And Summer’s lease hath all too short a date:

Sometime too hot the eye of heaven shines,
And oft’ is his gold complexion dimm’d;
And every fair from fair sometime declines,
By chance or nature’s changing course untrimm’d:

But thy eternal Summer shall not fade
Nor lose possession of that fair thou owest;
Nor shall Death brag thou wanderest in his shade,
When in eternal lines to time thou growest:

So long as men can breathe, or eyes can see,
So long lives this, and this gives life to thee.

William Shakespeare, sonnet no. 18

Gavin Ewart – Shakespearean Sonnets

Michelle Puelo, Shakespeare In His Study

Back in 1976 and 1977, a celebrated British poet Gavin Ewart composed two sonnets in free verse, mentioning and contemplating William Shakespeare. In case you are unfamiliar with this name, here is what the 1989 edition of the International Authors and Writers Who’s Who tells us. Gavin Buchanan Ewart was born in on February 4, 1916 in London and received his BA and MA in Classics and English from the University of Cambridge. For a number of years he was the Chairman of the Poetry Society, and in 1984 became a Fellow of the Royal Society of Literature. He died on October 26, 1995.

Tidying Up (1976) is distinct for its choice of words: the lyrical hero tells us that some thoughts just lay, reposed, in his mind, “awaiting collection”, for they are not of a kind to be uttered (and he explains what he means). Shakespeare, Ewart claims, “owes his power to them”. These thought may well be the product of the author’s psyche, but they should also ideally be informed by the author’s travels and perambulations. If, contrary to the advice in Shakespeare’s Universality (1977), the author fails to get out and about, he “gets stuck in his own psyche” and thus “bores everyone – and that includes himself”.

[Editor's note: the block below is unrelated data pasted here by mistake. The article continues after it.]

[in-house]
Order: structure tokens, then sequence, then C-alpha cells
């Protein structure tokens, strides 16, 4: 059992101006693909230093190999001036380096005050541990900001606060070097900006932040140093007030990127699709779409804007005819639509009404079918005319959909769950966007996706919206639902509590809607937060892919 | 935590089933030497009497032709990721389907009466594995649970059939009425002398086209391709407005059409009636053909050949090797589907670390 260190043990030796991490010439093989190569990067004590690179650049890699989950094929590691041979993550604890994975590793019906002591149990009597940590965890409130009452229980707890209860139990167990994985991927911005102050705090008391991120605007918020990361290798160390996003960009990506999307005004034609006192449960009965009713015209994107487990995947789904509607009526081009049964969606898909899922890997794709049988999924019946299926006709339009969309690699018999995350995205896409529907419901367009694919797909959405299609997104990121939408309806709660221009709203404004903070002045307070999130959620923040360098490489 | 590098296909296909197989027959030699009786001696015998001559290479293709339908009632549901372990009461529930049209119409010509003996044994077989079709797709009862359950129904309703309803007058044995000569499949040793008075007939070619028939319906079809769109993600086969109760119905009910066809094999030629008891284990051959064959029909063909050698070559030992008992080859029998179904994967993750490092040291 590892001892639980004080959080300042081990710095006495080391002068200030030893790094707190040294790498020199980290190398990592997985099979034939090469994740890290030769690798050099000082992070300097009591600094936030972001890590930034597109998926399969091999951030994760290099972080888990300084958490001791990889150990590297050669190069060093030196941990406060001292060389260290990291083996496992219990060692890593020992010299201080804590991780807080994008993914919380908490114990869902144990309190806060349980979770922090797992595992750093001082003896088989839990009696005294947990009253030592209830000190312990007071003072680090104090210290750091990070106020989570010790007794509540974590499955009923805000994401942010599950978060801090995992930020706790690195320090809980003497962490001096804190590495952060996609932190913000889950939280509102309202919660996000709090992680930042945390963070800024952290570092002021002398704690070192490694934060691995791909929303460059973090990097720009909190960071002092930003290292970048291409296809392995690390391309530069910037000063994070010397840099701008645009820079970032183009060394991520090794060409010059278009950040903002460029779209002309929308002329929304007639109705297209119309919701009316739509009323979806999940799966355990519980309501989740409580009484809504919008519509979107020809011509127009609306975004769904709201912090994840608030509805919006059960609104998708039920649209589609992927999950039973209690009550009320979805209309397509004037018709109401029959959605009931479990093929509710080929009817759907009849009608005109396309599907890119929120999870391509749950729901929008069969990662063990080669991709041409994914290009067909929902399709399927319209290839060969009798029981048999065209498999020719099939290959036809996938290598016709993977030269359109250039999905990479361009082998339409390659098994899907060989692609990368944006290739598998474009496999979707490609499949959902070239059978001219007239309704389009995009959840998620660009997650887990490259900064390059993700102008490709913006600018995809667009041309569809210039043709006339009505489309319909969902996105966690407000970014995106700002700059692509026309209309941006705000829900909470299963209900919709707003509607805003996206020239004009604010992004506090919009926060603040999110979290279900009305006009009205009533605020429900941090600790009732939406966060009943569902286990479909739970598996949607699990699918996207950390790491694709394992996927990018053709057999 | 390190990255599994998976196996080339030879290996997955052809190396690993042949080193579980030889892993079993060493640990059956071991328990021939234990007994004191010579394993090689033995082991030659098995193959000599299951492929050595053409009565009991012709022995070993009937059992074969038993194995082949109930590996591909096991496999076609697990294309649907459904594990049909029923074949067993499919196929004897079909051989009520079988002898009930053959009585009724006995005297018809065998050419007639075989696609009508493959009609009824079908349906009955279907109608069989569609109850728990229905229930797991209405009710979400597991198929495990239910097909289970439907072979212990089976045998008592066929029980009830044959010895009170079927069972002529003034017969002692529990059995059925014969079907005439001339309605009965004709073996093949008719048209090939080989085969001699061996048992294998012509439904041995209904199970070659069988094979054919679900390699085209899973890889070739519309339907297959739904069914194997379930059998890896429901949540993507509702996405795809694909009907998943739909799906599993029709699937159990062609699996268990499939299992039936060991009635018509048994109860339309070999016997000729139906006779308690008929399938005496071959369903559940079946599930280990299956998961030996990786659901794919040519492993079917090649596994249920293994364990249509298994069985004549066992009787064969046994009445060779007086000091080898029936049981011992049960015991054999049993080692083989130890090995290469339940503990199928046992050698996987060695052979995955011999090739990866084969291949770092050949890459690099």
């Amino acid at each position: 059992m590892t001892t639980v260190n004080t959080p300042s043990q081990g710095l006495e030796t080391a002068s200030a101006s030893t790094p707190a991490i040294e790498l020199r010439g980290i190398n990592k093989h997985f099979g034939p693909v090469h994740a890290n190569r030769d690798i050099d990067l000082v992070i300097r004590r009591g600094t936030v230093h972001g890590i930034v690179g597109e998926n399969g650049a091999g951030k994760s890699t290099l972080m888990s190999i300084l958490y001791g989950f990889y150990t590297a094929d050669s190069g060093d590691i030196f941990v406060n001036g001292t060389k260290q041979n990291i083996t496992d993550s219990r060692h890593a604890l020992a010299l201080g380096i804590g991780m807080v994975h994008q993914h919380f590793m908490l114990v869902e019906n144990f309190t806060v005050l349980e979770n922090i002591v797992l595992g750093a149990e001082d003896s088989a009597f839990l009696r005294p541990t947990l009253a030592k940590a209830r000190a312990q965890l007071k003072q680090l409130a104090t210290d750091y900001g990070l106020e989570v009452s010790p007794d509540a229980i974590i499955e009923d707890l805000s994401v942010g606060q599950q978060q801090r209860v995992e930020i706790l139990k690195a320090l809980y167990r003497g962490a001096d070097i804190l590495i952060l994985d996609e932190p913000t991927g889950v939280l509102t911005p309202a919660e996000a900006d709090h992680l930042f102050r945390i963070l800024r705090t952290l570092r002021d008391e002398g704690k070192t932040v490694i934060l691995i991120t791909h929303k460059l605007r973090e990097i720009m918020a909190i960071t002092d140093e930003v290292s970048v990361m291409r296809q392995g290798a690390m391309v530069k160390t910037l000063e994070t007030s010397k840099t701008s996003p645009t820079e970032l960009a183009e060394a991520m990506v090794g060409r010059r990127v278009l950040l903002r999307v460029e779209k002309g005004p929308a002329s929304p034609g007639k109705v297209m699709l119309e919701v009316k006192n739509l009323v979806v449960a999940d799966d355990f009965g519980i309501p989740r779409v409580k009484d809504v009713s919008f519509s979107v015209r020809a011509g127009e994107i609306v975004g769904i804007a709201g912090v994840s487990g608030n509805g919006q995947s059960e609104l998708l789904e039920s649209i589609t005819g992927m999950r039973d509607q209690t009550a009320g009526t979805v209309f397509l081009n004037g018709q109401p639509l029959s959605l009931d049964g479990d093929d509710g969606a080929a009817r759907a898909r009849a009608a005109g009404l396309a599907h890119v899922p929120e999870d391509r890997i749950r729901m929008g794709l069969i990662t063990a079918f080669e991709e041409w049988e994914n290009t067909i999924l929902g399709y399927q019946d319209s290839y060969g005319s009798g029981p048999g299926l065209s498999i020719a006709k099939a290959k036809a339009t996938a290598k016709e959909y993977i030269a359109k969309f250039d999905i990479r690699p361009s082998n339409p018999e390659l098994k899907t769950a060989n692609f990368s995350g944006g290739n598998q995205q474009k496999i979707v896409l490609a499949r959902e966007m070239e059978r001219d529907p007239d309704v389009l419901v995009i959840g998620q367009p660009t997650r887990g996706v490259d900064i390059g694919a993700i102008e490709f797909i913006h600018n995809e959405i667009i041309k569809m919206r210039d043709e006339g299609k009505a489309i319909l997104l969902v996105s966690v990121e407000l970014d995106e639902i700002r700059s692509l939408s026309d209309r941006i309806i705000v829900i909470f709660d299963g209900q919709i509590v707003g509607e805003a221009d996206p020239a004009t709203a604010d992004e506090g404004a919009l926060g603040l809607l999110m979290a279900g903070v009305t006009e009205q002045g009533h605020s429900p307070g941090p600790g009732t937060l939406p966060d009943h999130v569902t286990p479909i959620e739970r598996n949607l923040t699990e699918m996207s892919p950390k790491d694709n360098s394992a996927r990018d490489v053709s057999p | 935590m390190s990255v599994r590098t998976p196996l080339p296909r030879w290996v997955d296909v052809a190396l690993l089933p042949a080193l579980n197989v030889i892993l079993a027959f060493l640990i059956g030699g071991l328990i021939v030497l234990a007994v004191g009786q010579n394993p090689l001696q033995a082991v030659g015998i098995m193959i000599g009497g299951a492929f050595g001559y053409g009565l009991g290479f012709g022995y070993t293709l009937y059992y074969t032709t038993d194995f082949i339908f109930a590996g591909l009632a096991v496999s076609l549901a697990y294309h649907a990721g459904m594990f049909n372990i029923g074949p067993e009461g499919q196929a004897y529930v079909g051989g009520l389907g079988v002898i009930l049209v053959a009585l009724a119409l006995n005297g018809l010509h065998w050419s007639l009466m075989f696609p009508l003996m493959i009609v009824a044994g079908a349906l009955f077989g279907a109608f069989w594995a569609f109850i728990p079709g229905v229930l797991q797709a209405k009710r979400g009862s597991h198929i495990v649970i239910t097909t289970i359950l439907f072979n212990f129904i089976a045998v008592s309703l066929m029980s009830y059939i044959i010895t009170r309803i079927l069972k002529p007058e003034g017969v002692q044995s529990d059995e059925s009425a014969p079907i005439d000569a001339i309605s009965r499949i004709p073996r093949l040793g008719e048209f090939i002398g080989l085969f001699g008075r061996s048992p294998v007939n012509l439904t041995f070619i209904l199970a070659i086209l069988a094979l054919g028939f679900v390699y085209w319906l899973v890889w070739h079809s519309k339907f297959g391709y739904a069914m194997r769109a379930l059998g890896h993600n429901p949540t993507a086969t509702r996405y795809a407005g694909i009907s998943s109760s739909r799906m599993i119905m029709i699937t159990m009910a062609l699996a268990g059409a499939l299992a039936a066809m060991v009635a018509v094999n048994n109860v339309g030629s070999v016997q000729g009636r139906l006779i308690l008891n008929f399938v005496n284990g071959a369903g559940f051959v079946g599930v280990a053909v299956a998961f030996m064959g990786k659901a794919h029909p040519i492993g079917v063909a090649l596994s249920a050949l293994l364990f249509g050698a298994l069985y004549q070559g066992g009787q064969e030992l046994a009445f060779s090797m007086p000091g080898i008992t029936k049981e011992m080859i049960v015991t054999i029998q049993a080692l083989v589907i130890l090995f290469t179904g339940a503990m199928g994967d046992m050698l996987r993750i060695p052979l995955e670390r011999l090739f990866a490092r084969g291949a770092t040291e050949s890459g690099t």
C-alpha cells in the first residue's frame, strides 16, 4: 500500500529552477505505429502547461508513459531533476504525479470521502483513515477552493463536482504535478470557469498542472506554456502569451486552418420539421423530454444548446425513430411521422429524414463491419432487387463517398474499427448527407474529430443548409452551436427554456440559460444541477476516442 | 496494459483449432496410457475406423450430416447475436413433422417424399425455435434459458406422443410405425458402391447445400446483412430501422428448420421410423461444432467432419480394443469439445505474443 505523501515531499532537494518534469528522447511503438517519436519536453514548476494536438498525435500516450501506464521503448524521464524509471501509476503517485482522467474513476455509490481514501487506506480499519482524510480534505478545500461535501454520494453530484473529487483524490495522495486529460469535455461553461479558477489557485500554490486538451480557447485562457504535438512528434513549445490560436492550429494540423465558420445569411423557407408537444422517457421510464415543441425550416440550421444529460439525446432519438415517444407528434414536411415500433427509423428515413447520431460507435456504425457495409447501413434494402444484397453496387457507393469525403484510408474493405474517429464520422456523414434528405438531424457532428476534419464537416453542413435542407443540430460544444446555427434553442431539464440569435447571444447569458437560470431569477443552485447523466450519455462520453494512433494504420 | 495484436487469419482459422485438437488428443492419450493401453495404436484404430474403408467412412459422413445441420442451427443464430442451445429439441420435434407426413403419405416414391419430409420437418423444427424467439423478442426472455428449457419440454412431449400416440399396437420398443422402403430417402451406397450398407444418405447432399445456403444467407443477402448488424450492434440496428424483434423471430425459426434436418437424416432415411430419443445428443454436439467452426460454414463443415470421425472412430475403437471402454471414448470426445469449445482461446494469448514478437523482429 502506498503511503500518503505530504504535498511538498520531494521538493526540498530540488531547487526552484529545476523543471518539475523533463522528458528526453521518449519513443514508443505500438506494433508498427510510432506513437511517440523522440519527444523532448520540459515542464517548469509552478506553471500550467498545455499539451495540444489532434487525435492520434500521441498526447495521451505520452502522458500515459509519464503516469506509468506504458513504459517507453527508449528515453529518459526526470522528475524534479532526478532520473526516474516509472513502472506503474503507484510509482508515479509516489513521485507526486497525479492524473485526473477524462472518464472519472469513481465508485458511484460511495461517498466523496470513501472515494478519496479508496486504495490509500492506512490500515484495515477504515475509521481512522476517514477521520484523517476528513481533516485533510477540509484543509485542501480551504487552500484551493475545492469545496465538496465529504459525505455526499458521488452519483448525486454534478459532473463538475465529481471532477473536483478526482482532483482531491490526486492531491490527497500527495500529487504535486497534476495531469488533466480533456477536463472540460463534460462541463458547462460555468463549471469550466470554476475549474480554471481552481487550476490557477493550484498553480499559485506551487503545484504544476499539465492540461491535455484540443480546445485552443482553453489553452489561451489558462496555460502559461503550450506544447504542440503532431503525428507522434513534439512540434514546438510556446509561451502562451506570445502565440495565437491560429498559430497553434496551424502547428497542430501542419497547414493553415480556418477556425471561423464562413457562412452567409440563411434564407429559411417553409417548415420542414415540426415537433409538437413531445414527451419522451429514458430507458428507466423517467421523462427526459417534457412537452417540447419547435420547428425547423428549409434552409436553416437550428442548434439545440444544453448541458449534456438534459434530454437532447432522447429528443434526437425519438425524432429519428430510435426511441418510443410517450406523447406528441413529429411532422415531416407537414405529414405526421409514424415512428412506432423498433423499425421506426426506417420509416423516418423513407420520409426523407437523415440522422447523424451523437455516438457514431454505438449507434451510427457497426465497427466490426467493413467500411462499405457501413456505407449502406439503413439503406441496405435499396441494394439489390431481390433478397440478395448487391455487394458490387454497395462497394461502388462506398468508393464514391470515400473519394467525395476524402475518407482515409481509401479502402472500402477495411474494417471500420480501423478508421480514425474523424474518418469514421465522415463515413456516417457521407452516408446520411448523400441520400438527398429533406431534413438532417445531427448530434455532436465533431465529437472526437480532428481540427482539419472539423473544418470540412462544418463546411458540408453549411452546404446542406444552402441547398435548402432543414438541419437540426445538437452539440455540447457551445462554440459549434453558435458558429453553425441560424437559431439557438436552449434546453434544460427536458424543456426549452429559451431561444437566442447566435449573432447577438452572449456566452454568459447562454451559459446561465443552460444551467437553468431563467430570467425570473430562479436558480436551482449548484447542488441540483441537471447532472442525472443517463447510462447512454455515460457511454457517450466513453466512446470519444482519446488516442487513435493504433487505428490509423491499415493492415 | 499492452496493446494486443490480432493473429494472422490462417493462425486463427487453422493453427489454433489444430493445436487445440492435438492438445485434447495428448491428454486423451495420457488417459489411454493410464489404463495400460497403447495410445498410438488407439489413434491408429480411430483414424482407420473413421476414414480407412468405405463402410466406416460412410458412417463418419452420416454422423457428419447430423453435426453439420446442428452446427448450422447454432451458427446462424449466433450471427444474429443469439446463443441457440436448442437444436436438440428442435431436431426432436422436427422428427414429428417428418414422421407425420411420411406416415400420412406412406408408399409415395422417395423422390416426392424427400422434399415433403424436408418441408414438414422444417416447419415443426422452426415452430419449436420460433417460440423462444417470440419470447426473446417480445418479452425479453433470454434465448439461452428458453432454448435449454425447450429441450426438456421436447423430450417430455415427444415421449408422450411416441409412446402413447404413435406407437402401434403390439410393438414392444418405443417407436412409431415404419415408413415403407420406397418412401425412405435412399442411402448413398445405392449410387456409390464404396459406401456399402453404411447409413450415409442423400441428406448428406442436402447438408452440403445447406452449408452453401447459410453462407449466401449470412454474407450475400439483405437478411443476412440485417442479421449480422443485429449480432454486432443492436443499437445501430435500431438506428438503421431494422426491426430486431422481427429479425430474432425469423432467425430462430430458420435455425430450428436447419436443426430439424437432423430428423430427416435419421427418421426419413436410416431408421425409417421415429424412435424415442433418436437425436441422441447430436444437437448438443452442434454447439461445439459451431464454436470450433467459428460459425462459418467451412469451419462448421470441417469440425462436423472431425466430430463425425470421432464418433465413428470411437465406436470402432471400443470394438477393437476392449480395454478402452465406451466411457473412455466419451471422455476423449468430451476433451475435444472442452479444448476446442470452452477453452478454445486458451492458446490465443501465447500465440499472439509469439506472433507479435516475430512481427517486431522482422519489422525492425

The illustration is somewhat Baconian Shakespeare In His Study by an American artist Michelle Buelo.

Tidying Up (1976)

Left lying about in my mind, awaitingn collection,
are the thoughts and phrases that are quite unsuitable
and often shocking to all Right-thinking people –
penetrated by a purple penis for example
(almost a line?); and how it’s almost certain,
for Swift’s hints, that the big sexy ladies of Brobdingnag
used Gulliver as an instrument of masturbation.
Hence a tongue-twister: Glumdalclitch’s clitoris.

Though not always decorous, there’s a lot of force in phrases.
A good many poems stem from them; they start something.
More than anything Shakespeare owes his power to them
(his secret, black and midnight hags and hundreds more),
they almost consoled him – though life is pretty bloody
(the multitudinous seas incarnadine).

Shakespeare’s Universality (1977)

In one sense Shakespeare’s ‘universality’ was accidental –
due to the fact that he wrote plays. When you have so many characters
you’re bound to have so many views of human life.
Nobody can say ‘Why are all your poems about moles?’
or tell you you’re very limited in your subject matter.
A playwright’s material (unless it is outrageously slanted)
usually deals with a group of opinions; people can never say
‘Of course this play is entirely autobiographical’.

It’s interesting that Shakespeare’s Sonnets, which are
(I think we can’t doubt) completely based on his life,
are by a long way his least satisfactory verse.
It’s better for a writer, in most cases, to go out and about.
If he gets stuck in his own psyche for too long
he bores everyone – and that includes himself.